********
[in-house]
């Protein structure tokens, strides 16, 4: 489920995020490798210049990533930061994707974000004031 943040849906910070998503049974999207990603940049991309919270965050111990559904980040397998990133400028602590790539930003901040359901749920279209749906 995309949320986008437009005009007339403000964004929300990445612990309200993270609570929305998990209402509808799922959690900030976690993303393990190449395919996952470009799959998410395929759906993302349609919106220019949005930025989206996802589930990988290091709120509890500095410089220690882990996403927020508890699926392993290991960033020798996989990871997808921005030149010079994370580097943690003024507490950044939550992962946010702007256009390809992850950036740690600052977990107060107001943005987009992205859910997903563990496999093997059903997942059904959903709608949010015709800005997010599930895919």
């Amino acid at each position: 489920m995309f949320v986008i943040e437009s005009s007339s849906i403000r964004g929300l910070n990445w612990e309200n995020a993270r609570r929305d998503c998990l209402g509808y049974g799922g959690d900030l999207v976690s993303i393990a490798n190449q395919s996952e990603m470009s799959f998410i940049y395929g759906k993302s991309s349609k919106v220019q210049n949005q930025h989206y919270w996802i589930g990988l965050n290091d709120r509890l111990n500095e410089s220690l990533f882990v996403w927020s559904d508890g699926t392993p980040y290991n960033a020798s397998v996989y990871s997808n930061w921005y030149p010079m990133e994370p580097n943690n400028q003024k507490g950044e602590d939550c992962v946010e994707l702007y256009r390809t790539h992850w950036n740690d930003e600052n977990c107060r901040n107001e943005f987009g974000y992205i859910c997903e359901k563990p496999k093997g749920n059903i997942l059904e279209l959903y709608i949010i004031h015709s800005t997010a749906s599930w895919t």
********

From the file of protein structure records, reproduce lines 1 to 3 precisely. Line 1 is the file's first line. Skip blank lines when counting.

[in-house]
């Protein structure tokens, strides 16, 4: 489920995020490798210049990533930061994707974000004031 943040849906910070998503049974999207990603940049991309919270965050111990559904980040397998990133400028602590790539930003901040359901749920279209749906 995309949320986008437009005009007339403000964004929300990445612990309200993270609570929305998990209402509808799922959690900030976690993303393990190449395919996952470009799959998410395929759906993302349609919106220019949005930025989206996802589930990988290091709120509890500095410089220690882990996403927020508890699926392993290991960033020798996989990871997808921005030149010079994370580097943690003024507490950044939550992962946010702007256009390809992850950036740690600052977990107060107001943005987009992205859910997903563990496999093997059903997942059904959903709608949010015709800005997010599930895919």
């Amino acid at each position: 489920m995309f949320v986008i943040e437009s005009s007339s849906i403000r964004g929300l910070n990445w612990e309200n995020a993270r609570r929305d998503c998990l209402g509808y049974g799922g959690d900030l999207v976690s993303i393990a490798n190449q395919s996952e990603m470009s799959f998410i940049y395929g759906k993302s991309s349609k919106v220019q210049n949005q930025h989206y919270w996802i589930g990988l965050n290091d709120r509890l111990n500095e410089s220690l990533f882990v996403w927020s559904d508890g699926t392993p980040y290991n960033a020798s397998v996989y990871s997808n930061w921005y030149p010079m990133e994370p580097n943690n400028q003024k507490g950044e602590d939550c992962v946010e994707l702007y256009r390809t790539h992850w950036n740690d930003e600052n977990c107060r901040n107001e943005f987009g974000y992205i859910c997903e359901k563990p496999k093997g749920n059903i997942l059904e279209l959903y709608i949010i004031h015709s800005t997010a749906s599930w895919t």